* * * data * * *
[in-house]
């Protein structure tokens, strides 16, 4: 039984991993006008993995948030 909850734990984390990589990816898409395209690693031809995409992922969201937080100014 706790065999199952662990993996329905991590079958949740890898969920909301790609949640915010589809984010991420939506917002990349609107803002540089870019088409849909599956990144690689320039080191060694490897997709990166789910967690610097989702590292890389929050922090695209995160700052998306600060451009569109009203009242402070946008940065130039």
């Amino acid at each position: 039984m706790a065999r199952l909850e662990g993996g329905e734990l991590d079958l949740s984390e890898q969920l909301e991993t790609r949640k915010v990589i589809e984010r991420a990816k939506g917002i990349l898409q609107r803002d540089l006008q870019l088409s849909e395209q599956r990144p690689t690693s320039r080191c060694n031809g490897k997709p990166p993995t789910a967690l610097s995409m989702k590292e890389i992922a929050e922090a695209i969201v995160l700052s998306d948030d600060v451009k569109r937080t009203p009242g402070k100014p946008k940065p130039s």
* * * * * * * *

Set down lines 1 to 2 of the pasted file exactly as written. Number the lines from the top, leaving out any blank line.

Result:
[in-house]
């Protein structure tokens, strides 16, 4: 039984991993006008993995948030 909850734990984390990589990816898409395209690693031809995409992922969201937080100014 706790065999199952662990993996329905991590079958949740890898969920909301790609949640915010589809984010991420939506917002990349609107803002540089870019088409849909599956990144690689320039080191060694490897997709990166789910967690610097989702590292890389929050922090695209995160700052998306600060451009569109009203009242402070946008940065130039």